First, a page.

Some might think our economy is headed for stormy waters but if truck sales figures are anything to go by, the hard times aren’t here quite yet with another strong sales performance for the truck industry in August.

Light truck sales were up almost 17 per cent, admittedly off a mediocre July performance but up all the same, while medium duty sales  registered a three per cent gain month on month.

In fact August saw both market reach segments to year-to-date highs compared to 2015.

Heavy duty truck sales were off just one per cent, which some within the Truck Industry Council might view as catastrophic but in reality the numbers are small in volume terms. August heavy duty sales totaled 836 trucks, which means that heavy duty sales were down just eight units on July.

Year to date, compared with the first eight months of 2015 the heavy market is off 216 units or 3.4 per cent.

However the reality is the truck market is up 2.8 per cent, or 565 units overall on the first eight months of 2015 by.

Light duty vans were also cause for some consternation on the part of TIC. However while the light van sector was down 12.6 per cent this represents a drop of just 59 units, hardly worth turning the alarm bells on for. A total of 410 light vans were sold in Australia in August.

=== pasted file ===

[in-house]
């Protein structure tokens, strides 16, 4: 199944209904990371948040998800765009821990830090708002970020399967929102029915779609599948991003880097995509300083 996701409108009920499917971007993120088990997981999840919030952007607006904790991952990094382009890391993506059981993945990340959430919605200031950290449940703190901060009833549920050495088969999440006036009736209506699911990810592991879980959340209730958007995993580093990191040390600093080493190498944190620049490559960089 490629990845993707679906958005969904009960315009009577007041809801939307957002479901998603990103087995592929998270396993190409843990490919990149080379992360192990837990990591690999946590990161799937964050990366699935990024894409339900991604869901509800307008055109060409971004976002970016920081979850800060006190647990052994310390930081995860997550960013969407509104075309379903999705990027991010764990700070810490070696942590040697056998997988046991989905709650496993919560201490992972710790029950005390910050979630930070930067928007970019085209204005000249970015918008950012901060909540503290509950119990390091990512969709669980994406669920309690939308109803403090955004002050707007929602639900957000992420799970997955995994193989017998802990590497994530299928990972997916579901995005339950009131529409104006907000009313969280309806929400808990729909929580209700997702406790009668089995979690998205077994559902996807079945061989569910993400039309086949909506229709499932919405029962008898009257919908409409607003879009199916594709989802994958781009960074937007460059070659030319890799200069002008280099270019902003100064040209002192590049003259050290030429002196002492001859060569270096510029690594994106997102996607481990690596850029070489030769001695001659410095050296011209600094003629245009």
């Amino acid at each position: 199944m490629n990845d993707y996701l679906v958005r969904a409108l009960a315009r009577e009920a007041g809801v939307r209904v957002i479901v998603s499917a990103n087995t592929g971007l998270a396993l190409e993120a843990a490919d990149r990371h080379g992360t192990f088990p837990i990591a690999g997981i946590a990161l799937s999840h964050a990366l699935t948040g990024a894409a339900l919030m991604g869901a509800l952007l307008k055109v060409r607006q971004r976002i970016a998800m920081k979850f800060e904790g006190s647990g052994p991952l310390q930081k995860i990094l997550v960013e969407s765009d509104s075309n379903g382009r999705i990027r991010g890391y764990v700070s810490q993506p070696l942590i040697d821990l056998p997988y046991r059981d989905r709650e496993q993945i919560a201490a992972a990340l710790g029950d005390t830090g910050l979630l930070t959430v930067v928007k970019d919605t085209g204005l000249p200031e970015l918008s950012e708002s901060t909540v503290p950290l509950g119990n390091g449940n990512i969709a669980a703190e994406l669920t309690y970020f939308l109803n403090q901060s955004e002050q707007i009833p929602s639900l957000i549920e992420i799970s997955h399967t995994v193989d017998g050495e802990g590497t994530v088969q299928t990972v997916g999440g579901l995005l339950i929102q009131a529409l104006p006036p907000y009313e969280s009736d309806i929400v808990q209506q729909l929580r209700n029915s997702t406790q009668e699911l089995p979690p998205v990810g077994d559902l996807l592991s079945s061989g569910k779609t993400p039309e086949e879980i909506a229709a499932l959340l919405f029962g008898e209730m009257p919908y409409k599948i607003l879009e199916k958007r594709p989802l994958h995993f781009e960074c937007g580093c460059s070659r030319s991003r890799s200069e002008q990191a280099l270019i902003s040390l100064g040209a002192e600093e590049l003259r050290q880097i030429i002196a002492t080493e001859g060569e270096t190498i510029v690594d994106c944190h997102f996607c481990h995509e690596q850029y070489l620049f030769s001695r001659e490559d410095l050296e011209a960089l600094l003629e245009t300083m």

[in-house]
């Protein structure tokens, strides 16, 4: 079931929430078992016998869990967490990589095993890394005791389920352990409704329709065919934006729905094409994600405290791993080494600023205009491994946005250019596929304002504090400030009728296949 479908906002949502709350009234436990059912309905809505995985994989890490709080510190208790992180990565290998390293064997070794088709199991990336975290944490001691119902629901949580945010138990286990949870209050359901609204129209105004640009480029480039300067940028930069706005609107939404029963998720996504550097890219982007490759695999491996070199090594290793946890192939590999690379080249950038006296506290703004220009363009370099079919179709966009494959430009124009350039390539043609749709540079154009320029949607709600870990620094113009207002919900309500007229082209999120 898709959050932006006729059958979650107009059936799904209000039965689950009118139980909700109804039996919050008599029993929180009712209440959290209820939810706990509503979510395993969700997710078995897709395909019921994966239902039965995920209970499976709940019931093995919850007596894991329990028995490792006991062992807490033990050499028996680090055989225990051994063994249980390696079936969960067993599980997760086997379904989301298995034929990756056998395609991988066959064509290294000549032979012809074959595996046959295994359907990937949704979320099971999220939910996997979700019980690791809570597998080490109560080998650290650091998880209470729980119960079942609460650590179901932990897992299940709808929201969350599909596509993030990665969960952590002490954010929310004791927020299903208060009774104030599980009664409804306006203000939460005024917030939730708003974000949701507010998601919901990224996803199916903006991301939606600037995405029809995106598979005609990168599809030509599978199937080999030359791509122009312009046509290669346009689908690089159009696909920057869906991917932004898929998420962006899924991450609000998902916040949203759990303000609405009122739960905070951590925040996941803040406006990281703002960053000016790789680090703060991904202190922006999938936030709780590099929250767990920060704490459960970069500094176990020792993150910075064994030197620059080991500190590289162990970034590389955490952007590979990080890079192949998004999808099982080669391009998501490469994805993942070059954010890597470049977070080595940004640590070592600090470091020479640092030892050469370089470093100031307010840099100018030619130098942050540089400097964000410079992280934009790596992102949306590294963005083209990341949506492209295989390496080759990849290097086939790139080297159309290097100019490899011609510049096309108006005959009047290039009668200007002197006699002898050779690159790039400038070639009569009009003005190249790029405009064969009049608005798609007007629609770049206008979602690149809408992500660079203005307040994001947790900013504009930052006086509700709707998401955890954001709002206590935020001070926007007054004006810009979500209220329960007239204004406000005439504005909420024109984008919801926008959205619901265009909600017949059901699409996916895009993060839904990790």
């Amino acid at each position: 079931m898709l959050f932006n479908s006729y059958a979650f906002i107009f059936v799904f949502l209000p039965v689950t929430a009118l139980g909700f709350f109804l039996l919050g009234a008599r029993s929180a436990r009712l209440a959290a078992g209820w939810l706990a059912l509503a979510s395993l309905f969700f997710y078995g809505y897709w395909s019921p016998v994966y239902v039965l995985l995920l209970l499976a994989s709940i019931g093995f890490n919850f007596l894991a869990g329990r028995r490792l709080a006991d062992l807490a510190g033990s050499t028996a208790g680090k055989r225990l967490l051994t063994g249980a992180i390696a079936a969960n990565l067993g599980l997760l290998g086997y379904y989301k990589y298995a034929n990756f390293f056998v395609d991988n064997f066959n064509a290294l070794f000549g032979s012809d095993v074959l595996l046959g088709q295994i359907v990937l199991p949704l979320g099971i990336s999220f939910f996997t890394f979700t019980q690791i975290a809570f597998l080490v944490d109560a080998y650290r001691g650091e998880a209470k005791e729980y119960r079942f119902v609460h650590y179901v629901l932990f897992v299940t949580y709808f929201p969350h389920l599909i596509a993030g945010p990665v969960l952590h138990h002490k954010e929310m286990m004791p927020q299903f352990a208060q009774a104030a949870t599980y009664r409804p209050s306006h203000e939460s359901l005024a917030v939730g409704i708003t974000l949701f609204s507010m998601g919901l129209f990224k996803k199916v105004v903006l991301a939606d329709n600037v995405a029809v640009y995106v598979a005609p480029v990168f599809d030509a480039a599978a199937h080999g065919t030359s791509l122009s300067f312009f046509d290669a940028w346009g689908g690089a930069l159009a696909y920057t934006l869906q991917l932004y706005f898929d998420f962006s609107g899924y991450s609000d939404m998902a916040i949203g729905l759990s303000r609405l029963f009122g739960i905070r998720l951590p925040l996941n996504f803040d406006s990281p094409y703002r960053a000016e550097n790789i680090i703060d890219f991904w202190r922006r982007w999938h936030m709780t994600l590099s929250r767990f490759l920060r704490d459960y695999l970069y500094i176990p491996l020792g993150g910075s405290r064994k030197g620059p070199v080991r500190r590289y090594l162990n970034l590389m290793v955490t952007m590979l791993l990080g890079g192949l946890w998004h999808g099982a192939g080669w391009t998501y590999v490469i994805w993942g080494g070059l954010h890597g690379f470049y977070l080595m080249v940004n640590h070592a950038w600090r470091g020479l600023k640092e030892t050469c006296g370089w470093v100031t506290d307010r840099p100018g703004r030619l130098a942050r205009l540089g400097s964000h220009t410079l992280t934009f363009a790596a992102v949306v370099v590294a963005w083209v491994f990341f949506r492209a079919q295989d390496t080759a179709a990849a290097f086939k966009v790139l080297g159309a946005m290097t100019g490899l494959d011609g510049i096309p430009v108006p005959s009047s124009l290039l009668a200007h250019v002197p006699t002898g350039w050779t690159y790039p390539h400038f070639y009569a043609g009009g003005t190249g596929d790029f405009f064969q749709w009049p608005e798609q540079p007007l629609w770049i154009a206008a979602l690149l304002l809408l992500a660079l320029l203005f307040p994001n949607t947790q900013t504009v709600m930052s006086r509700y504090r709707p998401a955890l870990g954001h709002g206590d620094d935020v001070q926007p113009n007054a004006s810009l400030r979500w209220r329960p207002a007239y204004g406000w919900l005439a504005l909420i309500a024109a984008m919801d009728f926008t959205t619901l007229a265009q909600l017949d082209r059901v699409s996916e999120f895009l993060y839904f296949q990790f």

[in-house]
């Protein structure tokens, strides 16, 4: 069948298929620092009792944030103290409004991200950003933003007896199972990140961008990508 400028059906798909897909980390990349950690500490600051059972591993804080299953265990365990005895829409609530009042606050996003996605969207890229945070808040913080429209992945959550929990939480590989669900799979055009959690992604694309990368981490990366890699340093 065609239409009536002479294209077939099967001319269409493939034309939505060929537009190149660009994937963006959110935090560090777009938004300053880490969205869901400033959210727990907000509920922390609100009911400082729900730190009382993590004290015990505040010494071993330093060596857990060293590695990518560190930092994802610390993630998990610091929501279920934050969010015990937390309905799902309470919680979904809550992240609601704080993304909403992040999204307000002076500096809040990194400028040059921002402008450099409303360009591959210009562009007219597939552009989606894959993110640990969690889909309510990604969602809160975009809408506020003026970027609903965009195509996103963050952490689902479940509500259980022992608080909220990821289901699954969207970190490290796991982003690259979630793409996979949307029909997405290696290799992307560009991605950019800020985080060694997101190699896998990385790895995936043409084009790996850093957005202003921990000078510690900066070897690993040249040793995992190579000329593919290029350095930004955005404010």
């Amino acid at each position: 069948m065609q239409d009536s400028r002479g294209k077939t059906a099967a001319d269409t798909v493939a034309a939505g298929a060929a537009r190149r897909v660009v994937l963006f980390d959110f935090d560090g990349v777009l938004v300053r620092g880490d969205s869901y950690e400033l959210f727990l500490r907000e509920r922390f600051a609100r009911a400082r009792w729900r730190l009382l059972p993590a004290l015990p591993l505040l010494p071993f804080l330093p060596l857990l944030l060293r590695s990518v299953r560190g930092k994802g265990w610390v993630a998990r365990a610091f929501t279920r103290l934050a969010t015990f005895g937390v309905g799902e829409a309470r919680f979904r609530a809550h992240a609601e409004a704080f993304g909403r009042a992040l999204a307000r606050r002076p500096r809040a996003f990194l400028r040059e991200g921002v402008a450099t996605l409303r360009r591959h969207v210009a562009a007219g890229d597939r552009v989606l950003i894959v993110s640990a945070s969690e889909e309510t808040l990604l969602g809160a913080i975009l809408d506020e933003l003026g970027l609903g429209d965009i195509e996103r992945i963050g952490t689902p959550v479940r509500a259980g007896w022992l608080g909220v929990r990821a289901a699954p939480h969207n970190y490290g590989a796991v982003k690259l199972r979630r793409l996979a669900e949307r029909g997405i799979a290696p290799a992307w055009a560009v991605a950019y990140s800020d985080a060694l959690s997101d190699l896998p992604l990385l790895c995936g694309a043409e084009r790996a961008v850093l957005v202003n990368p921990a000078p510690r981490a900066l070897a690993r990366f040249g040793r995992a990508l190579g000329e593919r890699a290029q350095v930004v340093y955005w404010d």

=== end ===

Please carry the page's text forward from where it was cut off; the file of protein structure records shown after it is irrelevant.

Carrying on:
Medium-duty truck sales were a highlight with 633 units sold in August up 3.4 per cent or 21 units on while year to date the segment is up by 6.2 per cent or 265 trucks on the 2015 figures.

The Light-duty sector continues to be the star performer recording sales of 939 units in August, an increase of 16.8 percent or 135 trucks over the corresponding month last year.

Year-to-date light duty sales total 6814 till the end of August a 9.9 per cent increase on the first eight months of 2015.

TIC President, Phil Taylor from truck maker Isuzu, said the August results were pleasing given the rebound from the slow July industry sales.

“It was pleasing to see that sales in most segments rebounded and it was a particularly strong month for Light and Medium Duty truck sales but Heavy sales remain a concern for all TIC Members,” said Phil Taylor.

Tony McMullan, TIC’s CEO, said it was back to business in August with all segments performing along the trend lines we have seen year to date in 2016.

“However, I remain concerned about the continuing poor sales at the heavy end of the market, because I am only too aware of the negative effects that an aging heavy truck fleet will have on our country’s future road transport productivity, coupled with less than ideal environmental, health and safety outcomes.”

It strikes us here at Truck and Bus News that the concern over Heavy Duty sales is a little misguided given more and more B Doubles and efficient PBS compliant vehicles are carrying higher loads per truck, so that even with a rising freight task in heavy duty at least can be carried with less and lets face it a drop of eight trucks is significant but as we say hardly a catastrophe.